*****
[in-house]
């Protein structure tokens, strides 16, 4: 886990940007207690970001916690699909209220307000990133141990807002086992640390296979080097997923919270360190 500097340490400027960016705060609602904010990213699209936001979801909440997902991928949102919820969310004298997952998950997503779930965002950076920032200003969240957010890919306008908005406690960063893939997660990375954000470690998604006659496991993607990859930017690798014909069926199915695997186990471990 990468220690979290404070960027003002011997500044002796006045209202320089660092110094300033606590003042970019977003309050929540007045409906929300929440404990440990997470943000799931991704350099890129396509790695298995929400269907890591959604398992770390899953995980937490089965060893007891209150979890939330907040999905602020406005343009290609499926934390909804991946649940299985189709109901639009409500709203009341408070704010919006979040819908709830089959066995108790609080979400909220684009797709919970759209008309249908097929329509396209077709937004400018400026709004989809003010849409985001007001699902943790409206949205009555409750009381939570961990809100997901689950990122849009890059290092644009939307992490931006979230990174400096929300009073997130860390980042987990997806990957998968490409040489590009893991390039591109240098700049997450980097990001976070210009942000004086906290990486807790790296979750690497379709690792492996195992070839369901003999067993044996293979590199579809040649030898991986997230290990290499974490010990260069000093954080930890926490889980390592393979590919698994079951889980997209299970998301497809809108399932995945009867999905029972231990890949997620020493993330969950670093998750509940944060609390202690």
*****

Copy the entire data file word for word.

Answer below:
[in-house]
């Protein structure tokens, strides 16, 4: 886990940007207690970001916690699909209220307000990133141990807002086992640390296979080097997923919270360190 500097340490400027960016705060609602904010990213699209936001979801909440997902991928949102919820969310004298997952998950997503779930965002950076920032200003969240957010890919306008908005406690960063893939997660990375954000470690998604006659496991993607990859930017690798014909069926199915695997186990471990 990468220690979290404070960027003002011997500044002796006045209202320089660092110094300033606590003042970019977003309050929540007045409906929300929440404990440990997470943000799931991704350099890129396509790695298995929400269907890591959604398992770390899953995980937490089965060893007891209150979890939330907040999905602020406005343009290609499926934390909804991946649940299985189709109901639009409500709203009341408070704010919006979040819908709830089959066995108790609080979400909220684009797709919970759209008309249908097929329509396209077709937004400018400026709004989809003010849409985001007001699902943790409206949205009555409750009381939570961990809100997901689950990122849009890059290092644009939307992490931006979230990174400096929300009073997130860390980042987990997806990957998968490409040489590009893991390039591109240098700049997450980097990001976070210009942000004086906290990486807790790296979750690497379709690792492996195992070839369901003999067993044996293979590199579809040649030898991986997230290990290499974490010990260069000093954080930890926490889980390592393979590919698994079951889980997209299970998301497809809108399932995945009867999905029972231990890949997620020493993330969950670093998750509940944060609390202690």